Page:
Tonight I spent a couple hours troubleshooting a problem with my Tweetfave service and handling of links. Luckily I discovered it was a simple matter of keeping up with Twitter’s API changes. This service has been running so smoothly and the API has actually been pretty stable. I needed to dust off my PHP skills and dig in to track down and adapt to an important change.
Tweetfave is a free service which monitors the tweets you mark as favorites (now referred to as “likes”), then sends them to you by email. Currently the system stats show over 250 users have tried the service, recording just under 400,000 tweets!
One of the handy features in Tweetfave is the “un-shortening” of the short URLs embedded in the tweet. Rather than showing a generic “http://t.co/xyz” link, the software will reveal the original URL.
This has all been working fine, but recently I noticed something strange where the URL decoding resulted in a link back to the original tweet. Instead we should be seeing the the links within the tweet.
Here’s an example with the original tweet which doesn’t have any links, but does include an embedded image which should have a Twitter image URL:
However when it’s processed by Tweetfave, the resulting email snippet shows a link back to https://twitter.com/i/web/status/831963043508596736 which is the original tweet:
It took a bit of trial and error, debug logging, and Google searching to find the culprit: the support for more than 140 characters in tweets. When Twitter added that support, they wanted to retain compatibility. Any API call which returned tweet text was still limited to 140 characters, with the link back to the tweet to read the rest.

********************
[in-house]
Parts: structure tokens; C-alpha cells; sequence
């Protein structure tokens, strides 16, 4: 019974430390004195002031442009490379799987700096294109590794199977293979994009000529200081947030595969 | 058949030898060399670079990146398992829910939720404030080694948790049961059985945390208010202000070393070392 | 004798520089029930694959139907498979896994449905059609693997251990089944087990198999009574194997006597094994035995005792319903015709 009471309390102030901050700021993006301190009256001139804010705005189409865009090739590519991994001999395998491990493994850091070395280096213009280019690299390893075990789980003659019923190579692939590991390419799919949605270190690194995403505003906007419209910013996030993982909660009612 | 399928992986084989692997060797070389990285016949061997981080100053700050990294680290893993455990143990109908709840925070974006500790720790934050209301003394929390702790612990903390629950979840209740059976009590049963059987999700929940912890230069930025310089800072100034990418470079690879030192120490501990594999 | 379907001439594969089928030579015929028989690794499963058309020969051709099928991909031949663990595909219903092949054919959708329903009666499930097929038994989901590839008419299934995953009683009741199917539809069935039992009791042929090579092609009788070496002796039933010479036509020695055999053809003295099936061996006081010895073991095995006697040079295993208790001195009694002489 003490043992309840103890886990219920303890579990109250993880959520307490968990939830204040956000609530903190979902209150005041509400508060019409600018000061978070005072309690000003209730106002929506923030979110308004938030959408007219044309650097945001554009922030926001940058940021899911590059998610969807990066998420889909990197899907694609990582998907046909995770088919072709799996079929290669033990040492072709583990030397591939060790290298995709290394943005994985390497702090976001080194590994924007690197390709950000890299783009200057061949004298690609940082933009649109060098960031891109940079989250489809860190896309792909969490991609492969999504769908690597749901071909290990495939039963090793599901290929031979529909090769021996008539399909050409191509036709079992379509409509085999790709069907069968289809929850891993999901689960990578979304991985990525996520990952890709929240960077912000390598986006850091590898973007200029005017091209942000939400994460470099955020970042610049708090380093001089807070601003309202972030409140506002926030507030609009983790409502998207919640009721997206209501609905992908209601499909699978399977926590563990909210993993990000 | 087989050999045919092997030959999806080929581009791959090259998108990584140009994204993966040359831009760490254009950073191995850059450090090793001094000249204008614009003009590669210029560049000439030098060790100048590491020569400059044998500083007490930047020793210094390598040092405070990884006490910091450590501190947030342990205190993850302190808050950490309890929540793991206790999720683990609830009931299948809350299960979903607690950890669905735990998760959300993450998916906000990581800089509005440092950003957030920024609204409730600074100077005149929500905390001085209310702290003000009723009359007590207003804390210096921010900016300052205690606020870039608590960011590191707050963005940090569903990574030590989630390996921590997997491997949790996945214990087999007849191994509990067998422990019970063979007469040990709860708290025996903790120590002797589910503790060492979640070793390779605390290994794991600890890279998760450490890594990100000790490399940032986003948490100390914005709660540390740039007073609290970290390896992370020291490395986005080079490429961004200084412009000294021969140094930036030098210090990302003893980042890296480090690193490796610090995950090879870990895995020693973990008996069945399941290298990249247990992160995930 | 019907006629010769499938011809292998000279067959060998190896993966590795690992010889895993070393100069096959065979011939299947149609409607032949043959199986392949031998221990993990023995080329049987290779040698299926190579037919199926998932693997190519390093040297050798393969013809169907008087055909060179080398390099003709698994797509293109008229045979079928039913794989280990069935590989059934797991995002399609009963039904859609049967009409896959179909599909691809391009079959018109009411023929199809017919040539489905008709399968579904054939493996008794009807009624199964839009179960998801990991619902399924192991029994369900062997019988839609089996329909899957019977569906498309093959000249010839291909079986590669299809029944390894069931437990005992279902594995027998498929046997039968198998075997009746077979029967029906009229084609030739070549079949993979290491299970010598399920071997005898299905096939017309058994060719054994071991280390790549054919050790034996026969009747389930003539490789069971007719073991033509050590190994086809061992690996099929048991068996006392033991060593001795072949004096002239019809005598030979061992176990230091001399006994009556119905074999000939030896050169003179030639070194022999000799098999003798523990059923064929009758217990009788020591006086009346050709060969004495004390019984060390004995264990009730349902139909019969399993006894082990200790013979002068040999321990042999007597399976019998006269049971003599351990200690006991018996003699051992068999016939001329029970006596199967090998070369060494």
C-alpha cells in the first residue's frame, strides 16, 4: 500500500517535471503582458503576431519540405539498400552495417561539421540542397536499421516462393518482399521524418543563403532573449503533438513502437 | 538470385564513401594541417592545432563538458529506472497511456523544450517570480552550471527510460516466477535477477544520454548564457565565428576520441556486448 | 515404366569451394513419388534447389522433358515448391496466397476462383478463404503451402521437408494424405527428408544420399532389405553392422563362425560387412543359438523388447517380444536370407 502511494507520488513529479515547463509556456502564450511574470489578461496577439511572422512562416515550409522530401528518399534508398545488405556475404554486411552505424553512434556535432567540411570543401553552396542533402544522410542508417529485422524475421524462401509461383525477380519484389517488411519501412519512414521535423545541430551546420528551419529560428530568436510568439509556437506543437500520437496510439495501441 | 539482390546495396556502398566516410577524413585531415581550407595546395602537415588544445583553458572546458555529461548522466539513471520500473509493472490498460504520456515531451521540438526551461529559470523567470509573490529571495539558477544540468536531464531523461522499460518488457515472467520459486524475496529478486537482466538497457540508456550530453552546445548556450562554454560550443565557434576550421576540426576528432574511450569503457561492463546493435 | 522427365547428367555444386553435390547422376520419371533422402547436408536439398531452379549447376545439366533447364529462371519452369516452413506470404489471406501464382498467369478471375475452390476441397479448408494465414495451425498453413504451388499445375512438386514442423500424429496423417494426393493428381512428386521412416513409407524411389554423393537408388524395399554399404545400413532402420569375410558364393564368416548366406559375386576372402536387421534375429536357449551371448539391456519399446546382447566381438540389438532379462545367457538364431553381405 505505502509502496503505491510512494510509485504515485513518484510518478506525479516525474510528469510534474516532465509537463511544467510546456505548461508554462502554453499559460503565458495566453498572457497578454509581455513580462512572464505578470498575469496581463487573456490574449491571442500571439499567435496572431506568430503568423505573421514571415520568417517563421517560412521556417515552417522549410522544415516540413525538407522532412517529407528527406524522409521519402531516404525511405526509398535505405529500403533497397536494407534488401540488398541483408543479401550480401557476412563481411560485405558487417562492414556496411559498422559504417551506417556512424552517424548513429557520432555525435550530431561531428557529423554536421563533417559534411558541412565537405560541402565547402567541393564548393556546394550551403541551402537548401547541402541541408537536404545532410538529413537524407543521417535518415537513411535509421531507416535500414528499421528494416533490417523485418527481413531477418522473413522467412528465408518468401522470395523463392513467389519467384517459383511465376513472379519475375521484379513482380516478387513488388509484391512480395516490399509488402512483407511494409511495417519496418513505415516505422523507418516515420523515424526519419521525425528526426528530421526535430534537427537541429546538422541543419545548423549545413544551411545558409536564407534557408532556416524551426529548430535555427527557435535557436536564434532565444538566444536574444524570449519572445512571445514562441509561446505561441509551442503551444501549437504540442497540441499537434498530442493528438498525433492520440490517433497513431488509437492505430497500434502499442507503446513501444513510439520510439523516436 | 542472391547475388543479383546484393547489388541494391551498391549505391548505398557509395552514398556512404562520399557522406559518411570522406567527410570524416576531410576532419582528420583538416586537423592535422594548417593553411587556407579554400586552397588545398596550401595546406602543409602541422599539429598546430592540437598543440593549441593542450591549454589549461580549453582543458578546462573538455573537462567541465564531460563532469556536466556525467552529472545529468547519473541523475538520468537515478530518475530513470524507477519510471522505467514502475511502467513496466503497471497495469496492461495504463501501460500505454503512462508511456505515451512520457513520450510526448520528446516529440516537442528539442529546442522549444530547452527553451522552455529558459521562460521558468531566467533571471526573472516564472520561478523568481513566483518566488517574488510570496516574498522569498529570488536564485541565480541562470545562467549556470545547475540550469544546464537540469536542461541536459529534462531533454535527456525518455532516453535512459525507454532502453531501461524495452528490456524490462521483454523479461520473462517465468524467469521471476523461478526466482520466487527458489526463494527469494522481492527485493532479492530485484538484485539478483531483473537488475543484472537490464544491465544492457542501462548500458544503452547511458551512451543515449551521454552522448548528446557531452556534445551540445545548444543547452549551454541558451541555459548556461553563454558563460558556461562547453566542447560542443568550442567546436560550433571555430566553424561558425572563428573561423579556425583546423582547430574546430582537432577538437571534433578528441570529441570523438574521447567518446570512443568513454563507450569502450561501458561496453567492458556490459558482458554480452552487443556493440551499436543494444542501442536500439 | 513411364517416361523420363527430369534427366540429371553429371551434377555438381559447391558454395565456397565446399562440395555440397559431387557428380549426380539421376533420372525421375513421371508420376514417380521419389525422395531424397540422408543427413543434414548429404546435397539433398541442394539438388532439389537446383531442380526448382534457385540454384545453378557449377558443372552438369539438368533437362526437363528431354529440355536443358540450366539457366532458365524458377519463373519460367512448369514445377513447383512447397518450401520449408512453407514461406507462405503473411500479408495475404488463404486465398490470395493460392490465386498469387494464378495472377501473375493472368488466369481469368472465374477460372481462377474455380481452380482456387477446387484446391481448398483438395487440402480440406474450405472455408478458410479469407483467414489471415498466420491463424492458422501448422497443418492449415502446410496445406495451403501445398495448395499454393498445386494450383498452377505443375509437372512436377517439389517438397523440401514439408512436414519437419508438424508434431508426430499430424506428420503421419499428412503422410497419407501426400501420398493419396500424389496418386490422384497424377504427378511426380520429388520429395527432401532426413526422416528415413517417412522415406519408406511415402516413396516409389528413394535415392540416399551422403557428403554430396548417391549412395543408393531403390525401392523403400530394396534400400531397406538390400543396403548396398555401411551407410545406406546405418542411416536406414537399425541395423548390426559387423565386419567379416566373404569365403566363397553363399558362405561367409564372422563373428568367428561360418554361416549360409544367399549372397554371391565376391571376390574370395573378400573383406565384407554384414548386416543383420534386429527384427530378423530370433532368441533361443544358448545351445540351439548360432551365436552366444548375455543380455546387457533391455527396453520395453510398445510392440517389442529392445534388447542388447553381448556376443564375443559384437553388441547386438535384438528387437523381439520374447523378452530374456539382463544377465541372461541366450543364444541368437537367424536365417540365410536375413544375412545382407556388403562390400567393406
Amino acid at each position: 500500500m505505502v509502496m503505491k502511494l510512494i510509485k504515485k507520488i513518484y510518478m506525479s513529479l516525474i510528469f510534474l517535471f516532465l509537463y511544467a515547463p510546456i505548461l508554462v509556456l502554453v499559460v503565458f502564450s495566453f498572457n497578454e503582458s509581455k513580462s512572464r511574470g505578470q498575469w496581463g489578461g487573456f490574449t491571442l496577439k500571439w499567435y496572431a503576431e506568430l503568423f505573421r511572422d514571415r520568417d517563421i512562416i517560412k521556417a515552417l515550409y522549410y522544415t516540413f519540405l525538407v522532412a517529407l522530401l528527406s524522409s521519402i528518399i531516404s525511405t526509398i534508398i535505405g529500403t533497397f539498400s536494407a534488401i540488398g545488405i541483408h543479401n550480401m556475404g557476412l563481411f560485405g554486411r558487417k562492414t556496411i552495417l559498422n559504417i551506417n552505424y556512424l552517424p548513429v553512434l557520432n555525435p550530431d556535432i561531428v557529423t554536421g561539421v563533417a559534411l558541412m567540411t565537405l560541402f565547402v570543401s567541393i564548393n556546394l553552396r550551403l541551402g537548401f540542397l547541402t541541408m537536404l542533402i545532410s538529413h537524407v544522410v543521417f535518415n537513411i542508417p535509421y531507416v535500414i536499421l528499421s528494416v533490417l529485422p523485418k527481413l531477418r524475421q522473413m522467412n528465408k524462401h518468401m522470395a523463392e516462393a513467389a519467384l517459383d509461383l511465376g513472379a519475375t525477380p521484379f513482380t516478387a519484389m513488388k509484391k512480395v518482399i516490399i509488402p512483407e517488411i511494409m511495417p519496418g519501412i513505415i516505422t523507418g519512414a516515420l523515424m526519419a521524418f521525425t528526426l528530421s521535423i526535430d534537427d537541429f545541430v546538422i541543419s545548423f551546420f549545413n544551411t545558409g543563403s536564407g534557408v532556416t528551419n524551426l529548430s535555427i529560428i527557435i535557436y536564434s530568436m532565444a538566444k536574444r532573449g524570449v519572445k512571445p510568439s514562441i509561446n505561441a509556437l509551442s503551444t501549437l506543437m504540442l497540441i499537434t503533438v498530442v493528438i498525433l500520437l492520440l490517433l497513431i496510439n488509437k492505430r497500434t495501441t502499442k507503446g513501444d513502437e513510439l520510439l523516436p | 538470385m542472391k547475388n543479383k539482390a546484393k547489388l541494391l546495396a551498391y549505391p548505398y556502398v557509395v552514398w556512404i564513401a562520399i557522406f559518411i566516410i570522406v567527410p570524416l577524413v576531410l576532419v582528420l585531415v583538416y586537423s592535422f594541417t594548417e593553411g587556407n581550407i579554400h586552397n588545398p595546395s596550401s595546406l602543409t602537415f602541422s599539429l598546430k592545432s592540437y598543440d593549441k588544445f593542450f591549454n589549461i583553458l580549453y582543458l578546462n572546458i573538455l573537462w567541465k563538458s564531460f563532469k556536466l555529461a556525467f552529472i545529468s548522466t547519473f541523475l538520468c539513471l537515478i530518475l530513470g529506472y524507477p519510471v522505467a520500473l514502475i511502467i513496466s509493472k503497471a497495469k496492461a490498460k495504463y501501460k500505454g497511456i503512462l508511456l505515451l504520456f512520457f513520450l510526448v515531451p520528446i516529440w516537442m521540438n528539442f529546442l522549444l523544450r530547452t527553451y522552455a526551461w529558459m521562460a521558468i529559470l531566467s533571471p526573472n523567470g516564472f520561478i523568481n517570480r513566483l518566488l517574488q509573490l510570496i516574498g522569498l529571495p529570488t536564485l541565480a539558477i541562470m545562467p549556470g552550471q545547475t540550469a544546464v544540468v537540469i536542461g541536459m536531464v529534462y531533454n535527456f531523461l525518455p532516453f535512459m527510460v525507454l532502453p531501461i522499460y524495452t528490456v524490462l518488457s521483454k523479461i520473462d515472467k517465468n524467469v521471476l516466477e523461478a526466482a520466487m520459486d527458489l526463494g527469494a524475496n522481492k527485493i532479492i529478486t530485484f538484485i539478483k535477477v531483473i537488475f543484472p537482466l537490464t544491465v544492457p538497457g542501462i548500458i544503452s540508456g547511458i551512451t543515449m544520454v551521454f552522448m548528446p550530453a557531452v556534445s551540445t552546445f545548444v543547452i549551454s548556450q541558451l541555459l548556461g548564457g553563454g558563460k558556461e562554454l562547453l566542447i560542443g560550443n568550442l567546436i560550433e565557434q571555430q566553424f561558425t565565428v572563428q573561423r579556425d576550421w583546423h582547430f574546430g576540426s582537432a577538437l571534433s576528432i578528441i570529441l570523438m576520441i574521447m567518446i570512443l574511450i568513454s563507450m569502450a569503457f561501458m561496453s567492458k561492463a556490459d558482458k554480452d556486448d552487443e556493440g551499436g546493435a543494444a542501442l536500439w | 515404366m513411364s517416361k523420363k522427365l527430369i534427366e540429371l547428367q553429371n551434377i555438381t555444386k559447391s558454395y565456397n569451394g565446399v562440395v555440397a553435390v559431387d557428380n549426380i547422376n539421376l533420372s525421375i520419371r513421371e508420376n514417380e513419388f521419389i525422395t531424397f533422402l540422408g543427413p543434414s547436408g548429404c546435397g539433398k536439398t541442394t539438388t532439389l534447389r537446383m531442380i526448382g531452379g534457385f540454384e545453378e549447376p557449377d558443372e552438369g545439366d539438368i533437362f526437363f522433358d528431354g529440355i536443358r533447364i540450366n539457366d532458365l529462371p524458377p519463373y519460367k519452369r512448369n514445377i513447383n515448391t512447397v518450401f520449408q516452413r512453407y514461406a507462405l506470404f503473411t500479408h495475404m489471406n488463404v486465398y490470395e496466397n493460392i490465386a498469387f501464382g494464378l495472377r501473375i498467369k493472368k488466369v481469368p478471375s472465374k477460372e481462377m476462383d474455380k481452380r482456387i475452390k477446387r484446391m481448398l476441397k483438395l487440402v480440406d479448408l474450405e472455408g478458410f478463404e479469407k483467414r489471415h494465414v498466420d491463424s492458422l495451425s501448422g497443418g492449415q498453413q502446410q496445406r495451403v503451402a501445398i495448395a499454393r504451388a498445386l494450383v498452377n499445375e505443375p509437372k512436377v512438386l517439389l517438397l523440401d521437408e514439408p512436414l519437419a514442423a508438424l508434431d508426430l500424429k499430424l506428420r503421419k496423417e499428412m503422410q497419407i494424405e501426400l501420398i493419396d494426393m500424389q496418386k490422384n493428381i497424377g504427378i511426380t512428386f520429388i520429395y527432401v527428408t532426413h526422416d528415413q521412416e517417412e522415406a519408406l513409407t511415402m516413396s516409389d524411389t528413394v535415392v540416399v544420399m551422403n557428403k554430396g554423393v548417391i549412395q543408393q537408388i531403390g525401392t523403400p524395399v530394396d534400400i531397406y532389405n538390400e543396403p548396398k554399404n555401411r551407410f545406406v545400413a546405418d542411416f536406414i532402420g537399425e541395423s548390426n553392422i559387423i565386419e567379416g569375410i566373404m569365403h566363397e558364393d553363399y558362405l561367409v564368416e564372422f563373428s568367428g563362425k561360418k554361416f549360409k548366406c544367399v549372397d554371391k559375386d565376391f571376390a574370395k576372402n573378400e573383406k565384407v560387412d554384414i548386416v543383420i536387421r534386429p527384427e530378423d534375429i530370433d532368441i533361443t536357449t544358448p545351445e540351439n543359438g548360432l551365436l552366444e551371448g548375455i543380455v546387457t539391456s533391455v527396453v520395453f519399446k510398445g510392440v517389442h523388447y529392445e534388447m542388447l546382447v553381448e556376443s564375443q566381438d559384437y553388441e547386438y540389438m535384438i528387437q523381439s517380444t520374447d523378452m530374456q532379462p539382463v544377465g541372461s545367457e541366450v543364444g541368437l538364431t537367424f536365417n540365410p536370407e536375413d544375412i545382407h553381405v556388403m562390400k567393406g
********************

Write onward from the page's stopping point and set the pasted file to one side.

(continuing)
It looks like the announcements came out in May 2016:
- Upcoming changes to Tweets — Twitter Developers
- Tweet: Information on the upcoming changes to Tweets is now on the developer site
- Coming soon: express even more in 140 characters | Twitter Blogs
They were a little fuzzy about when the actual changes would happen, but from my logs I think it was around October 2016.
In the end the change was quite simple:
- Include the parameters
extended_tweet=truein the API requests
- Retrieve the original tweet text from the
With those changes in place everything works again. For example this tweet from TheNextWeb includes both an article link and an image:
Once decoded and sent by Tweetfave, the result included decoded links for both the article and the picture: